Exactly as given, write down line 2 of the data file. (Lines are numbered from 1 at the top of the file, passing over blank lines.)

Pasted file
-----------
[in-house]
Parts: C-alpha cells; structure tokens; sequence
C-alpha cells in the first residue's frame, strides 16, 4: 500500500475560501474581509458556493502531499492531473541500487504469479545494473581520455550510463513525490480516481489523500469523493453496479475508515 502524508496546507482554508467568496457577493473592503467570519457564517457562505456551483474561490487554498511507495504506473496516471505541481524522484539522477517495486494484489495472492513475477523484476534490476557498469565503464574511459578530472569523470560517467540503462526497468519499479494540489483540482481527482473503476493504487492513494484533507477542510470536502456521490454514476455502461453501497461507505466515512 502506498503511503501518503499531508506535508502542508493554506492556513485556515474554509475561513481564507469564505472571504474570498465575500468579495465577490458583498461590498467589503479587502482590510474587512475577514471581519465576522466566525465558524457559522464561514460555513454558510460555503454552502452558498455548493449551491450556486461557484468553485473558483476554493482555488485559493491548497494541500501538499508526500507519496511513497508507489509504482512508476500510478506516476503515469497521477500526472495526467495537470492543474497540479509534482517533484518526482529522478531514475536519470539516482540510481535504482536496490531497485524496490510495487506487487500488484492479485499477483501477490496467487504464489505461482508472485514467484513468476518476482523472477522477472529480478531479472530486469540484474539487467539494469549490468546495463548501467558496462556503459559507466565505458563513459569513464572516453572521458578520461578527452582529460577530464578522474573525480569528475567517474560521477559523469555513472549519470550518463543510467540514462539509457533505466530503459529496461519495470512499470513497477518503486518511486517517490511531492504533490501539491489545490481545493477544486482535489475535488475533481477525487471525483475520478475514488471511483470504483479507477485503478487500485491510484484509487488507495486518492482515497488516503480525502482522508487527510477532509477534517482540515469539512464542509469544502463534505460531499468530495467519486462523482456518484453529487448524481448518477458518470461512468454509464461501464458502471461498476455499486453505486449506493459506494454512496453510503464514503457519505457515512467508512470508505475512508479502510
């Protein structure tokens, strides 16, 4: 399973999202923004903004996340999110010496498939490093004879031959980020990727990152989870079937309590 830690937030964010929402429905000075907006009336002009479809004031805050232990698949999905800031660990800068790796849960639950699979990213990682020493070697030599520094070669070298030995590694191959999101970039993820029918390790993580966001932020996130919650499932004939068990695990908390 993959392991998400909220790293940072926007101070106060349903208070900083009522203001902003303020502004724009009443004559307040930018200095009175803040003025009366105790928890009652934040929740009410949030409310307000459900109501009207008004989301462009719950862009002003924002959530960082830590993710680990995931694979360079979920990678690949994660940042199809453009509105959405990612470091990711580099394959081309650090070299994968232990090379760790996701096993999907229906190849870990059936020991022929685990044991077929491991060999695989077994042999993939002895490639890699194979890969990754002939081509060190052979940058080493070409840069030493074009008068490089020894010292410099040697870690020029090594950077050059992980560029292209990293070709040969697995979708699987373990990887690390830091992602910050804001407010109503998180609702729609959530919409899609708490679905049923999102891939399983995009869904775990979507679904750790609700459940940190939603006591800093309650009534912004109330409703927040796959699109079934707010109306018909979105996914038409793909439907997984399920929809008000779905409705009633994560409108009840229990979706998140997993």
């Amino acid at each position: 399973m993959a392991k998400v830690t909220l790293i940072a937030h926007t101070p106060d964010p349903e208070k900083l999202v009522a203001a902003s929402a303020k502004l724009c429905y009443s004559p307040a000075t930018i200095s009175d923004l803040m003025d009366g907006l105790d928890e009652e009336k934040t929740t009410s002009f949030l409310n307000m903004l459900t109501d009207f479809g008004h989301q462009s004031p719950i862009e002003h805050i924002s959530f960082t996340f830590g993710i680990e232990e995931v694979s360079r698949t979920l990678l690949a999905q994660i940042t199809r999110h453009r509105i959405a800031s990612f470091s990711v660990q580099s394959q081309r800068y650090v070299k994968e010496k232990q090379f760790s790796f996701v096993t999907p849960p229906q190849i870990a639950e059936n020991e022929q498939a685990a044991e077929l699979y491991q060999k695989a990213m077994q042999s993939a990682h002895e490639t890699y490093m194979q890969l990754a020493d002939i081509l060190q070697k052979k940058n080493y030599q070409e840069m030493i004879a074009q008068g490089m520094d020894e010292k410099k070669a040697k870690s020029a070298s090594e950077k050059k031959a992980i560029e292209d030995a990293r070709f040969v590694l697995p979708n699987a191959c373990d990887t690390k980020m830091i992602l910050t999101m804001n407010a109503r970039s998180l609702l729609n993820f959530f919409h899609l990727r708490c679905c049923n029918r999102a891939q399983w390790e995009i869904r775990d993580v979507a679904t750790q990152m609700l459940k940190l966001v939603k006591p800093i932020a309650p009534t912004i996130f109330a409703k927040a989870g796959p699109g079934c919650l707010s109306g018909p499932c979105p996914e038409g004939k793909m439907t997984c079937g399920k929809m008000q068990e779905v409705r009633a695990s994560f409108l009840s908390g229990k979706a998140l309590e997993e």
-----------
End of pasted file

Parts: C-alpha cells; structure tokens; sequence